Teresa Conlan shares how hospice helped her family during her father's illness. That experience led her to a career in hospice care.
Allina Hospice in the news
When 74-year-old Hall of Fame slugger Harmon Killebrew entered hospice care, many baseball fans had questions about end-of-life care. Allina Hospice Care leaders answered their questions.
The J.A. Wedum Residential Hospice opened its doors to the public in February. One of its first patients was Carry Wong.
Perspectives from volunteers and staff
The Dying of the Light
I'm a physician at Abbott Northwestern Hospital in Minneapolis, where I help care for patients struggling through the winter of their lives. We've got a lively spring unit, an obstetrical ward where fresh-faced tulips are popping up at all hours, but that's not my specialty. As a hospitalist, I see adult patients of all ages and complexities, most of whom make good recoveries and return to life as they knew it. But taking care of the threadworn elderly, those facing an eternal winter with no green in sight, is definitely the most difficult thing I do.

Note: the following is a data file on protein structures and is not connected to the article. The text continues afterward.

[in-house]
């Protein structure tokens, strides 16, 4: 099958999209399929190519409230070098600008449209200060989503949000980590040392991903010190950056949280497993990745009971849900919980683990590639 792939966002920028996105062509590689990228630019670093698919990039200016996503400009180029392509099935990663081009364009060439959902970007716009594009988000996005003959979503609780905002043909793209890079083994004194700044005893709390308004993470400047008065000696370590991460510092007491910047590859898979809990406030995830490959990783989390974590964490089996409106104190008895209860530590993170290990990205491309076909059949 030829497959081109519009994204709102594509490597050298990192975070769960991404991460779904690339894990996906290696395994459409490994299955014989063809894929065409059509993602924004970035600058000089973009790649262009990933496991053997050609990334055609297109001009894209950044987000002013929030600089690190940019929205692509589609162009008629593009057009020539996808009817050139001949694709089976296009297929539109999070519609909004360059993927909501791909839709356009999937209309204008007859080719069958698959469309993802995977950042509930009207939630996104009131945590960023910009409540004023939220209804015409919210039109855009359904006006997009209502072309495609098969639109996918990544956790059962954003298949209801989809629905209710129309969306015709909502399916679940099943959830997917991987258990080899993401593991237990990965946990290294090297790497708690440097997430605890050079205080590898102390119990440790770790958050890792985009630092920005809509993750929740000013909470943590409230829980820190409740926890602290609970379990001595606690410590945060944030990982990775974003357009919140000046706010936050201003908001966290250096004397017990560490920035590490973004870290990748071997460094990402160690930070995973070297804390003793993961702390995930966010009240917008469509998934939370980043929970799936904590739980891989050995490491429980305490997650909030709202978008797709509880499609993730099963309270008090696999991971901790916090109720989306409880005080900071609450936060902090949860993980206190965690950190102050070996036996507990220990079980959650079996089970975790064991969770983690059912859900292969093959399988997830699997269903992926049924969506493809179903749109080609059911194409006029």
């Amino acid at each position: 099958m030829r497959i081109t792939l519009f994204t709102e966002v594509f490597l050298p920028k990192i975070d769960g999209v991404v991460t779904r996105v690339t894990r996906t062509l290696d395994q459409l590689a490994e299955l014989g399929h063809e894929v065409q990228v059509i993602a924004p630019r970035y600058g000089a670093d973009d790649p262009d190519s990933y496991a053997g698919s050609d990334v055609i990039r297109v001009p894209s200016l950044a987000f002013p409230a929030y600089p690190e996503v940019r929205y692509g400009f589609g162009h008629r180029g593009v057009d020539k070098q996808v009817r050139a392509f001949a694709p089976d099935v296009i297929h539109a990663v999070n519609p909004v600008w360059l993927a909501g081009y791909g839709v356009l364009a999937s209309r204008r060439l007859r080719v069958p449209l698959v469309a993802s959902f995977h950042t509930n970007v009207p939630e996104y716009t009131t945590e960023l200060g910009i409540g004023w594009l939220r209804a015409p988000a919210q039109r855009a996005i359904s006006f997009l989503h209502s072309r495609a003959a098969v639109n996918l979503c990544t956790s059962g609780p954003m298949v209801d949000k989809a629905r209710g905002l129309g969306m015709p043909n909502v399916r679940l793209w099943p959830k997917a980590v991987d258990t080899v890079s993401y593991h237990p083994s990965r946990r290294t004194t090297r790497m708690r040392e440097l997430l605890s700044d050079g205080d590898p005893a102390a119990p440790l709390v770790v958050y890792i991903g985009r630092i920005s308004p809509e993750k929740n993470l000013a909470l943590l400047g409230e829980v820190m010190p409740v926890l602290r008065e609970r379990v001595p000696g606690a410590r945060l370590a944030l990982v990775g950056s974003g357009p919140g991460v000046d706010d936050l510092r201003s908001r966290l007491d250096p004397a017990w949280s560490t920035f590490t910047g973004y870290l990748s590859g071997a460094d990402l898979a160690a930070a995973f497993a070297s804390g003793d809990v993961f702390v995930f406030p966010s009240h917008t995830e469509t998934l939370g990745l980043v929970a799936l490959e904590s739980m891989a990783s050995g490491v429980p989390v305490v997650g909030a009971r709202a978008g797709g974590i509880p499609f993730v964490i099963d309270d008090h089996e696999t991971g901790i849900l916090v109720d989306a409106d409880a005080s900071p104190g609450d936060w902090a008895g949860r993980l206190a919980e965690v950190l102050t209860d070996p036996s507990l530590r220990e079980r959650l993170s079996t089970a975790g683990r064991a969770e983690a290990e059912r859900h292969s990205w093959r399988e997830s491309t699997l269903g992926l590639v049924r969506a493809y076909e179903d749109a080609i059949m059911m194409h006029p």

Love of baseball bonds hospice patient and volunteer
As a hospice volunteer, Julie shared her love of sports with Elnora. In the process, they developed a special bond.
To Joyce, life is a journey – one that should be shared with others. She feels privileged to spend time with those who are nearing the end of their journey.
Anna E. Lee, board-certified music therapist, shares why a music therapy session that will remain with her always.